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LUNT ROMAN FORT

WHAT WE LEARNED

Words written and PDFs created by our project researcher, Lydia Richmond

This site located along the ancient Roman Fosse Way was built around 2000 years ago in AD 60 as a turf and timber fort, unique due to the fact it is the only Roman Fort to contain a gyrus- a horse training ring. 

 

Although there is little but foundations left of the original buildings on the site, there are full scale, working reconstructions of the gyrus and gate house, as well as the grain barn there today. We had a great time in the gyrus on our group visit learning to fight like a Roman legionary soldier!

 

We also got the chance to learn about the individuals that would have been living and working in the fort 2000 years ago. The fort would have been home to many different military men, including 480 Legionary and Auxillary soldiers- the former being soldiers who were Roman citizens and the latter soldiers from around the Roman Empire who did not have Roman citizenship-, as well as 120 Cavalry (horse riding) troops and Centurions who were Roman officers. Sometimes the Centurions would bring their wives to live on the fort with them, a melon bead bracelet was found on the site though to have belonged to one such wife.Often outside of Roman forts such as Lunt one would find small villages that would contain markets selling goods to the soldiers and villagers, as well as members of pre-Roman Celtic tribes.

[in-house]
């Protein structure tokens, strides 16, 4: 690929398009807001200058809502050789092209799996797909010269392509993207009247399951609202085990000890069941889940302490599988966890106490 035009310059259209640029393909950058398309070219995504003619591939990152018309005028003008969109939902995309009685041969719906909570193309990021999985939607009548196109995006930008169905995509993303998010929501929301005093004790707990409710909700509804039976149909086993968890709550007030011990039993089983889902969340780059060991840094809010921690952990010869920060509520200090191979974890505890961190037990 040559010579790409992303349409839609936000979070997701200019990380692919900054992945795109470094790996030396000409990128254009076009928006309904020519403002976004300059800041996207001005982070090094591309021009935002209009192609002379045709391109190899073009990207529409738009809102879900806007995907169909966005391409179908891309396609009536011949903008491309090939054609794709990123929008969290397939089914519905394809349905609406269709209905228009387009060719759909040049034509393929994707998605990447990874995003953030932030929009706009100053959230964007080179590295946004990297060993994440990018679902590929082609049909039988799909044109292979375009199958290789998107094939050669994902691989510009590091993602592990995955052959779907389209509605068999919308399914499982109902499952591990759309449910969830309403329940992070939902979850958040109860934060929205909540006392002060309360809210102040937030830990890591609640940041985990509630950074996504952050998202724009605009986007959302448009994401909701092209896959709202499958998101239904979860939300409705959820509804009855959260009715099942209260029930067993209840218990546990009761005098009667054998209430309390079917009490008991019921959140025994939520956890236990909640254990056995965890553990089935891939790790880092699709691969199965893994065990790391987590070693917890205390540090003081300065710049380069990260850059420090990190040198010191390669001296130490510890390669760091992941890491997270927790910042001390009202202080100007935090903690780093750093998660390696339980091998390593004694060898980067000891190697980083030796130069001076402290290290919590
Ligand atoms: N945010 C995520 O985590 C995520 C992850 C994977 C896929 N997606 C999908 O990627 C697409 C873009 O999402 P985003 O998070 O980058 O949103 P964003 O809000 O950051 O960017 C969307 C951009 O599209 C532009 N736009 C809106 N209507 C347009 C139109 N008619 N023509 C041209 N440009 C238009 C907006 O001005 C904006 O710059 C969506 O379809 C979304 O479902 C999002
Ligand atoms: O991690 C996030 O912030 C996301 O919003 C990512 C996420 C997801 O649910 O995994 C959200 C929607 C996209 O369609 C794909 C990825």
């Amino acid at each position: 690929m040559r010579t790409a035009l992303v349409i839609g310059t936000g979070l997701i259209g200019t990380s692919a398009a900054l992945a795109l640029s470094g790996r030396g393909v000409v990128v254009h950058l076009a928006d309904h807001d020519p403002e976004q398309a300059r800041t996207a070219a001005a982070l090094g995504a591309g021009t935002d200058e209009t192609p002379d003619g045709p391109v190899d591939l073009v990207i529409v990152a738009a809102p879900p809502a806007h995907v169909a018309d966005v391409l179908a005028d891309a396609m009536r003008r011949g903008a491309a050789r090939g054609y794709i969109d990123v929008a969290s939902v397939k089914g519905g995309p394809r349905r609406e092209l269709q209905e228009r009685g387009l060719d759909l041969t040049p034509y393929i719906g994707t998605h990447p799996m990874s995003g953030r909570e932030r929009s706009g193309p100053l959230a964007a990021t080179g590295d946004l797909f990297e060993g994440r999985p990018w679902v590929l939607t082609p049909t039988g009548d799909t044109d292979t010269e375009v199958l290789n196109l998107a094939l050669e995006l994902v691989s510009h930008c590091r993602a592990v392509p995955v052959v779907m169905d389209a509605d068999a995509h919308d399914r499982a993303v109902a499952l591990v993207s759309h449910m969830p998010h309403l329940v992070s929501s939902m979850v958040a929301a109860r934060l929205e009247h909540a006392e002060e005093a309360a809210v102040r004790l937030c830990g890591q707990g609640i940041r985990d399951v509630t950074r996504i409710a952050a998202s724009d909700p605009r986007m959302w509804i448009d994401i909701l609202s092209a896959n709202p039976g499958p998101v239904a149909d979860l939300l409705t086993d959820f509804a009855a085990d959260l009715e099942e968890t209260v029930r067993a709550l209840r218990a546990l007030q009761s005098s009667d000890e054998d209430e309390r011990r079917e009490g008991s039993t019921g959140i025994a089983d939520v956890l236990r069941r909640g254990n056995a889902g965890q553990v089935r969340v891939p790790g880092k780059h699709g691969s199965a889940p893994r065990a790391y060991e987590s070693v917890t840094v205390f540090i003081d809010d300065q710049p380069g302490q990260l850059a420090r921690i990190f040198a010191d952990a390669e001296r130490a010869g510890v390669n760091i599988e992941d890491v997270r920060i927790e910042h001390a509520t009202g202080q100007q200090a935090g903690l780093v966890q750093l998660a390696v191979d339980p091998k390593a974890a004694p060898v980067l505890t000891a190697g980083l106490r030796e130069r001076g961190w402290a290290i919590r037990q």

One such tribe whose history is wrapped up with the Coventry fort’s is the Iceni, led by the revered female warrior leader Boudica. The Iceni tribe had lived peacefully with the Romans however when its leader Prasutagus passed away the Romans tried to confiscate the Iceni’s lands. Prasutagus’ daughter Boudica became the leader of the Iceni and led them and another Celtic tribe, known as the Trinovantes, in revolt against the Romans. Although the revolt was ultimately unsucessful the Celts did manage to burn the Romans cities of Camulodunum, Londinium and Verulamium- modern day Colchester, London and St. Albans- down to the ground. Following the revolt Boudica died reportedly either of an un-known illness or through poisoning herself- or maybe it was murder!

 

It is thought that Lunt fort was constructed as a method to help combat these revolts and was abandoned after about 20 years of use as the revolts were quickly quelled. Although not much is known about the history of the fort itself the clashing of groups in Roman Britain could well have been the backdrop to suspicious deaths within the fort walls, and the tense atmosphere, as well as the highly superstitious nature of the Romans within the fort could well have led to some eerie criminal activities.

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All photography © Ben Gregory-Ring